|Nepal Part Two: Pokhara and the Himalayas|
It’s time to return to Nepal for our second article featuring Sergei Prutskov’s travels in Nepal.
Nepal Part Two: Pokhara and the Himalayas
Written by Sergei Prutskov and Greg Prohl
Photos by Sergei Prutskov
After you’ve spent your time in Kathmandu, it’s time to head on to other locations and adventures in Nepal. For many travelers to Nepal, the city of Pokhara is the natural choice, and is in fact the most visited city in the country. With a population of 265,000 people, Pokhara is the third most populous city in Nepal. Geographically, it is located dead center within Nepal’s borders and about 200 kilometers or 125 miles west of Kathmandu.
(Pokhara, Phewa Lake lower left and Annapurna Range to the north)
Pokhara is situated in the Pokhara valley (makes sense to me) and only 30 linear miles from three of the world’s ten tallest mountains – Dhaulagiri, Annapurna, and Manaslu. As you might expect, this makes for some stunning views to the north of the city as these massive giants ascend abruptly from the lowlands, going from approximately 1,000 meters to over 7,500 meters in the distance of only twenty kilometers. This also creates a massive rain wall effect with Pokhara and environs annual rainfall ranging from 130 inches in the city to over 200 inches at the base of the mountains!
(Phewa Lake and the Himalayas, another view)
Naturally this makes for an abundance of fresh water and the area is awash in rivers and lakes. The largest and most easily accessed of these is Phewa Lake, a very popular destination for both locals and tourists alike. I spent some time on and around the lovely Phewa Lake and took one of the local small boats out to Dragon Island in the middle of the lake.
(Lakeside restaurant, Phewa Lake)
The climate of Pokhara is humid subtropical but the elevation keeps things moderate, with temperatures in the summer ranging from 25 to 35 degrees Celsius, and winters from –2 to 15 degrees. Snow is never seen in the valley but occasionally occurs on the surrounding hills.
(World Peace Pagoda)
(Detail on World Peace Pagoda)
Another major attraction in the Pokhara area are the numerous temples and gumbas, many of them acting as combined places of worship for both Hindus and Buddhists. Perhaps the most striking of these is the World Peace Pagoda, built in 1996 as a combined effort by India, China, and Japan. World Peace Pagoda sits astride a hilltop south of Phewa Lake and boasts a magnificent view of the Annapurna Range to the north.
(View of Himalayas to the north from park of World Peace Pagoda)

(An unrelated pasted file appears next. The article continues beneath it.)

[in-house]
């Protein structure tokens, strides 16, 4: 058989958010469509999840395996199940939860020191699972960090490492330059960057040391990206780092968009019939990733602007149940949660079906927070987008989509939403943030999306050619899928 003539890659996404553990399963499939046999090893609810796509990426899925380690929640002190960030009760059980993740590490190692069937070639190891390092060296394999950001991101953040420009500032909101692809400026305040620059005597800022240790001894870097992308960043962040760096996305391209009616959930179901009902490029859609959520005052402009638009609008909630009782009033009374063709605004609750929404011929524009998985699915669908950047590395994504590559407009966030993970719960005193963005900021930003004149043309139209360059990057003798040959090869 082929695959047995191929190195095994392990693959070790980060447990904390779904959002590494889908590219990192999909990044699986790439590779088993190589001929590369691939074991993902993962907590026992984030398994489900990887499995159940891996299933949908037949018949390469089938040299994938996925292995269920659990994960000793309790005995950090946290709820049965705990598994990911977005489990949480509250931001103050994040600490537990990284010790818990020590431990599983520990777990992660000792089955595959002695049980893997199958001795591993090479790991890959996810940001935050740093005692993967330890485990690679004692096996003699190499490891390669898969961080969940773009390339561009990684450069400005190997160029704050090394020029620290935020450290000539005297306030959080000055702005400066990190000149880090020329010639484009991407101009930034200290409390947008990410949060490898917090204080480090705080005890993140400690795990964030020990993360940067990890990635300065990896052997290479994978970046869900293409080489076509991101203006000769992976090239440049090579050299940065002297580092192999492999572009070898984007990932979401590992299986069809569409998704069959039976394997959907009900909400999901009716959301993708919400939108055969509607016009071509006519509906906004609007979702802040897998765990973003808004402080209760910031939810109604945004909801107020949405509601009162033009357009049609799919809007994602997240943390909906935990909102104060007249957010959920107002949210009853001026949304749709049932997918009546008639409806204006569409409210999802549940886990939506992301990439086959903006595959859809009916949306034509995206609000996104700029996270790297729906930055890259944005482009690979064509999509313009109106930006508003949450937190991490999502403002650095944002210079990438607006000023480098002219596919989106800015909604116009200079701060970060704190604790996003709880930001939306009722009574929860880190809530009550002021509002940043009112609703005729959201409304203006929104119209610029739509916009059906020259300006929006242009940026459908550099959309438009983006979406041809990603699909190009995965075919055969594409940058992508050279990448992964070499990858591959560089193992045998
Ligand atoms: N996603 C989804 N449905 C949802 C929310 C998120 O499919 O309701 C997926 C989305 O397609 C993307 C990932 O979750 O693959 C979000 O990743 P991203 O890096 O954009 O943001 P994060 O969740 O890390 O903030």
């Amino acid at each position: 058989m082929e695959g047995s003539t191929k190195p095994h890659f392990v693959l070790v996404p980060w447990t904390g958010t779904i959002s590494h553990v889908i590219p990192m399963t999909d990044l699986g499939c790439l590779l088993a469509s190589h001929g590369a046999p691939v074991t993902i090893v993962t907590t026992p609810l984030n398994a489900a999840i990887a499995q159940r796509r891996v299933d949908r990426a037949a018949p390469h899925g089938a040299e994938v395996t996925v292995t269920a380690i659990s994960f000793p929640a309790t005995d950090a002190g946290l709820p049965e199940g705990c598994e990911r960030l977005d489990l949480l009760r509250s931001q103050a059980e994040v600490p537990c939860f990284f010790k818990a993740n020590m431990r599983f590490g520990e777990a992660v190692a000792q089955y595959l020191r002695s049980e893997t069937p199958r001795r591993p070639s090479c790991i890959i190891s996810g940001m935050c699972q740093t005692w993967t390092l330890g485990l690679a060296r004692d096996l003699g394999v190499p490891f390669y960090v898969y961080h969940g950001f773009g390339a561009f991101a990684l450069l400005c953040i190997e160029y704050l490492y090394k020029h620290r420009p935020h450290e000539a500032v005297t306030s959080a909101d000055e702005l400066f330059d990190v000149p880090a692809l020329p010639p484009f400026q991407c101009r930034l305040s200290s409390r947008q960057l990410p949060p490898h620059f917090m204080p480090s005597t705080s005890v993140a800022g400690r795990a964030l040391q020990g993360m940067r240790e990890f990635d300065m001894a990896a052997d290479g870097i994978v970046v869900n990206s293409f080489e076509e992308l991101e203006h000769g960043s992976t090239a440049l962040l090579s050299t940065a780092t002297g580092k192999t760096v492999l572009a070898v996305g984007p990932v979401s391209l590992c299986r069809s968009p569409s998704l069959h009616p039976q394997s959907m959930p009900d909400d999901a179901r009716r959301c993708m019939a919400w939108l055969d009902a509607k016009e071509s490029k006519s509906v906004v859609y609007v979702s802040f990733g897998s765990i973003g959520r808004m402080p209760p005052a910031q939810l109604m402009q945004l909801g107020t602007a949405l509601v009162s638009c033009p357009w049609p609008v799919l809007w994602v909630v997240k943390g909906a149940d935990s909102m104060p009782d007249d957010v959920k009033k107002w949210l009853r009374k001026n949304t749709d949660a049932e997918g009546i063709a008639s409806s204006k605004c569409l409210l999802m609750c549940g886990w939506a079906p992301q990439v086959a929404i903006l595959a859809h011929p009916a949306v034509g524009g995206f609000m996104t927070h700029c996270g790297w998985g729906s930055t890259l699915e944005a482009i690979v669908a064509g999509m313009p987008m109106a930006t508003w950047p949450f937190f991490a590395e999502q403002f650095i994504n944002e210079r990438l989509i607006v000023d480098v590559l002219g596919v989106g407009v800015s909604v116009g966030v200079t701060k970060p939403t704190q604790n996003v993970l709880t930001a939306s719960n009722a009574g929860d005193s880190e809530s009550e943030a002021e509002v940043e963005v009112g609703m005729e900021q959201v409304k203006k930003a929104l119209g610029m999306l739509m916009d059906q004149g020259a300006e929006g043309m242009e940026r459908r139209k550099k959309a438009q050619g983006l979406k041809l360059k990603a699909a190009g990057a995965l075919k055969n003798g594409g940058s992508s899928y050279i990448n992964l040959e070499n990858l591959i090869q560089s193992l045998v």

Overall, I would rate Pokhara as far a superior experience to Kathmandu in just about every way. The scenery is spectacular, the lakes and rivers an endless source of enjoyment and beauty, the visitor facilities and hotels better, and the city as a whole much cleaner.
(Heading into the mountains)
(Yes, those are bananas)
Being so close to the Annapurna Range, Pokhara is the natural gathering and departure point for most mountain trekkers in the region. Although my group was not there to attempt any summit assaults on the 8,000 meter giants, we did manage a bit of less technical, though challenging enough, type of trekking.
(My guide, Tanka)
To do this, you must get a permit, which costs twenty dollars. Then you must be registered on the way in, and unregistered on the way out. My guide, Tanka, took care of all the paperwork. There is no obligatory insurance, which seems odd as the mountains are always dangerous. At least they keep track that the number of people exited matches the amount entered.
(Stairway to heaven?)
There were many of the pictured suspension type bridges, almost an endless procession of so-called “stairways to heaven”. After several hours of this it didn’t feel much like approaching heaven. More like my heart was breaking into many pieces.
(Traffic jam on the steps)
Along the way Tanka and I met other trekkers, a Japanese girl whose name I have unfortunately forgotten, and a French girl named Mathilde. We talked and shared the trail as we all went along in beautiful sunny weather.
(Waiting for the dawn)
(Sergei and his Japanese friend trying to stay warm)
(Here comes the sun!)
Next day I was up early, as in middle of the night early, to reach Poon Hill and witness the dawn break across the Himalayas from this unobstructed viewpoint. Poon Hill reaches an altitude of 3,210 meters (that’s close to 10,000 feet) and is a popular public viewing area for Annapurna and the other big peaks of the area.
(First rays of light catching the peaks)
(We greet the sun's arrival)
(The new day dawns)
(Annapurna and surrounding peaks)
It was a bitterly cold wait, but to see the glittering stars slowly overtaken by the spreading dawn and then the marvelous sunlight breaking over the snowclad peaks, it was well worth it. Definitely one of the highlights of my trip to Nepal, a journey I will never forget and recommend heartily to anyone looking for a trip that defines “extraordinary.”
(Annapurna in a broader view)